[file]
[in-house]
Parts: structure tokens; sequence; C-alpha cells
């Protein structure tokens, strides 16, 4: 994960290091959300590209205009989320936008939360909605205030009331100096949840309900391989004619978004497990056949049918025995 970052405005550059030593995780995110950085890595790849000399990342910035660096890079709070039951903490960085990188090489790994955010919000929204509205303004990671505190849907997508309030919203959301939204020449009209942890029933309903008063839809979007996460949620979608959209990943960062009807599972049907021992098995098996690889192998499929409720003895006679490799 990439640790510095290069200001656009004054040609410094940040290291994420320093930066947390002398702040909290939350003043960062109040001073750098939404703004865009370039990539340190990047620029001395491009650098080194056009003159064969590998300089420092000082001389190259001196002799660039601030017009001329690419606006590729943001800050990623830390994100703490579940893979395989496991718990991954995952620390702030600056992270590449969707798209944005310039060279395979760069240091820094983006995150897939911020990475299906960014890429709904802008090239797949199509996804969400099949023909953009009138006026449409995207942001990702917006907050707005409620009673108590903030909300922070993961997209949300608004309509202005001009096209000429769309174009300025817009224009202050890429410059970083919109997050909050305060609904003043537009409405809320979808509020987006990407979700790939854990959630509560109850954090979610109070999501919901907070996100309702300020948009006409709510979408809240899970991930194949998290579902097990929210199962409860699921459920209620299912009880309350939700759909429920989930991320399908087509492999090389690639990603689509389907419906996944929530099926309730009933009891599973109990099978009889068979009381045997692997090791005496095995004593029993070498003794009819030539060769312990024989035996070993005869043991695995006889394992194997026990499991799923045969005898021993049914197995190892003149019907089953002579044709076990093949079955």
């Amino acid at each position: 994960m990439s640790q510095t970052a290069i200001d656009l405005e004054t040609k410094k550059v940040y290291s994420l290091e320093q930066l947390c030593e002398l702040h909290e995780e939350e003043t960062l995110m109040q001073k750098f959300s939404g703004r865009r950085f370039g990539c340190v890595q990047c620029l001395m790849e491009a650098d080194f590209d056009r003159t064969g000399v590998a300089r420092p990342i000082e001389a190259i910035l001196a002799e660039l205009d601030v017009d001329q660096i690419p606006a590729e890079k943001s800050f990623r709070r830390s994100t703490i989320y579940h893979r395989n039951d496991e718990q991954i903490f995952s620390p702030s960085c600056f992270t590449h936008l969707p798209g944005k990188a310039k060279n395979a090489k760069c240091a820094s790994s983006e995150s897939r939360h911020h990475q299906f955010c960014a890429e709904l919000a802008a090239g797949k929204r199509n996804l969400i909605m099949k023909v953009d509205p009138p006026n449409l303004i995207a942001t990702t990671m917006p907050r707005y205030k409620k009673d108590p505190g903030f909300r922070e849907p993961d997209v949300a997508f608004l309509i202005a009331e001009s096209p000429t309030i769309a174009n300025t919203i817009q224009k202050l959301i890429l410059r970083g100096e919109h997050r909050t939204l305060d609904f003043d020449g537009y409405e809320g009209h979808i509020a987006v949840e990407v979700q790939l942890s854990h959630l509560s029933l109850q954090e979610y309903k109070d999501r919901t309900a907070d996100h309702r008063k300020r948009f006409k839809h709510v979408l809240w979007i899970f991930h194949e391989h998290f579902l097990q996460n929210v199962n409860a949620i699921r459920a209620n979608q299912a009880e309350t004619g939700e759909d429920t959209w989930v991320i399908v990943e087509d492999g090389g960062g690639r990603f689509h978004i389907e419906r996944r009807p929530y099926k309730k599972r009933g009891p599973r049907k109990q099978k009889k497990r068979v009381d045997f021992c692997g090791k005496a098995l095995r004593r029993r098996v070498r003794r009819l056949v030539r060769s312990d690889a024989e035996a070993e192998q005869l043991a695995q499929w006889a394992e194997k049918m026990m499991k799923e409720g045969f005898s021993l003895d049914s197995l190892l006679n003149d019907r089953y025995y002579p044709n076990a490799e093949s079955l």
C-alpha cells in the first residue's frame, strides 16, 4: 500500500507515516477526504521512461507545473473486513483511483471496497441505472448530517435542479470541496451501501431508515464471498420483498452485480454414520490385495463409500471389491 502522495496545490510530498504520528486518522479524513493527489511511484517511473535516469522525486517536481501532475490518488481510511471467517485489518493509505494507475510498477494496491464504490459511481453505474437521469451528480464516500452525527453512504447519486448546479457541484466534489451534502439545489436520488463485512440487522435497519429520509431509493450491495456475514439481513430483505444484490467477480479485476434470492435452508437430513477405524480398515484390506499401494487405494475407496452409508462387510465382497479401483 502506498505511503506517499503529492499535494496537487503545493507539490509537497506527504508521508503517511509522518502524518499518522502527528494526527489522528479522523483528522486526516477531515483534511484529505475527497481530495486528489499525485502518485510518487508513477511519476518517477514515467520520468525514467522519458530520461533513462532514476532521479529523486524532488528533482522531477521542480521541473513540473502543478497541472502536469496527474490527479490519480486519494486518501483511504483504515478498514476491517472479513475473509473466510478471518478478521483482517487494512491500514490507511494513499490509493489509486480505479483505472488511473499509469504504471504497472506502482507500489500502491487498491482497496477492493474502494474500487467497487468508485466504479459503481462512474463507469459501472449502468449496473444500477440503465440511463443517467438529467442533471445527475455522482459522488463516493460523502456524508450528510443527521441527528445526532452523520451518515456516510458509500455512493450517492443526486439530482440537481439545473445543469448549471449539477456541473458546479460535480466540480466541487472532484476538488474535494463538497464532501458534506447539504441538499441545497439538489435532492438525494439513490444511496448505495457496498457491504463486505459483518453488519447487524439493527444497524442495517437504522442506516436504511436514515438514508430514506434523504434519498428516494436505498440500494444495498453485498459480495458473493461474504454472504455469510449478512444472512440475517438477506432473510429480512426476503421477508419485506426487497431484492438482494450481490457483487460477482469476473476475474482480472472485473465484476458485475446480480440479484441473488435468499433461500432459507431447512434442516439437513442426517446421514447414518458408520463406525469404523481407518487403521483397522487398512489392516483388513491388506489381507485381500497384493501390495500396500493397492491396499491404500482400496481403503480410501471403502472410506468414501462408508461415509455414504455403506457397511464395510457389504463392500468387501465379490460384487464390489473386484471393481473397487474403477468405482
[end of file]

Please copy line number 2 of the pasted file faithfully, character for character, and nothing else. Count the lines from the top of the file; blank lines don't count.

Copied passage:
Parts: structure tokens; sequence; C-alpha cells